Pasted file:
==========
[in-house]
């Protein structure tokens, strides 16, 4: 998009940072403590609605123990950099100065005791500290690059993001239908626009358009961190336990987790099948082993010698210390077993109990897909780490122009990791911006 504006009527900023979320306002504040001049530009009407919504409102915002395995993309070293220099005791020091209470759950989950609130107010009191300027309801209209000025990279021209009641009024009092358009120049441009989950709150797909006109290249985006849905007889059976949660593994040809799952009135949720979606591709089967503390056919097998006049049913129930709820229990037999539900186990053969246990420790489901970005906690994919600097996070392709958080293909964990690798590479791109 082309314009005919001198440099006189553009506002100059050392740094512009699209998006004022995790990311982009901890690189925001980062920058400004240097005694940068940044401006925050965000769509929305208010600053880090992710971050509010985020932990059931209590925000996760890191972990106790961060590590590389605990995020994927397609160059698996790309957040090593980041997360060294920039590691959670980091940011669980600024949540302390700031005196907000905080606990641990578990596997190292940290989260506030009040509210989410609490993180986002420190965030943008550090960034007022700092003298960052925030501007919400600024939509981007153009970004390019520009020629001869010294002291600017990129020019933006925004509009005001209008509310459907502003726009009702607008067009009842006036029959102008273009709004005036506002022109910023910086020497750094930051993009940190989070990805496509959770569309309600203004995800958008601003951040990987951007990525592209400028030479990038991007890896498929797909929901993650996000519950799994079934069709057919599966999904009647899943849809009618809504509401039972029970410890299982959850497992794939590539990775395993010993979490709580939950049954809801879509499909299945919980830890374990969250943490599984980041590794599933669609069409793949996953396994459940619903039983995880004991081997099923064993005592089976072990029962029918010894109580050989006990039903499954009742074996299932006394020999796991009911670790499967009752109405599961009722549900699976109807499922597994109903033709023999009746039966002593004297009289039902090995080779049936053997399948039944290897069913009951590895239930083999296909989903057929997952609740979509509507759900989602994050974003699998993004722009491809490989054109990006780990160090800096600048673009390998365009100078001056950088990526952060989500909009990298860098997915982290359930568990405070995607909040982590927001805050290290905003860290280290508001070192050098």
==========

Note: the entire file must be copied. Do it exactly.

[in-house]
């Protein structure tokens, strides 16, 4: 998009940072403590609605123990950099100065005791500290690059993001239908626009358009961190336990987790099948082993010698210390077993109990897909780490122009990791911006 504006009527900023979320306002504040001049530009009407919504409102915002395995993309070293220099005791020091209470759950989950609130107010009191300027309801209209000025990279021209009641009024009092358009120049441009989950709150797909006109290249985006849905007889059976949660593994040809799952009135949720979606591709089967503390056919097998006049049913129930709820229990037999539900186990053969246990420790489901970005906690994919600097996070392709958080293909964990690798590479791109 082309314009005919001198440099006189553009506002100059050392740094512009699209998006004022995790990311982009901890690189925001980062920058400004240097005694940068940044401006925050965000769509929305208010600053880090992710971050509010985020932990059931209590925000996760890191972990106790961060590590590389605990995020994927397609160059698996790309957040090593980041997360060294920039590691959670980091940011669980600024949540302390700031005196907000905080606990641990578990596997190292940290989260506030009040509210989410609490993180986002420190965030943008550090960034007022700092003298960052925030501007919400600024939509981007153009970004390019520009020629001869010294002291600017990129020019933006925004509009005001209008509310459907502003726009009702607008067009009842006036029959102008273009709004005036506002022109910023910086020497750094930051993009940190989070990805496509959770569309309600203004995800958008601003951040990987951007990525592209400028030479990038991007890896498929797909929901993650996000519950799994079934069709057919599966999904009647899943849809009618809504509401039972029970410890299982959850497992794939590539990775395993010993979490709580939950049954809801879509499909299945919980830890374990969250943490599984980041590794599933669609069409793949996953396994459940619903039983995880004991081997099923064993005592089976072990029962029918010894109580050989006990039903499954009742074996299932006394020999796991009911670790499967009752109405599961009722549900699976109807499922597994109903033709023999009746039966002593004297009289039902090995080779049936053997399948039944290897069913009951590895239930083999296909989903057929997952609740979509509507759900989602994050974003699998993004722009491809490989054109990006780990160090800096600048673009390998365009100078001056950088990526952060989500909009990298860098997915982290359930568990405070995607909040982590927001805050290290905003860290280290508001070192050098």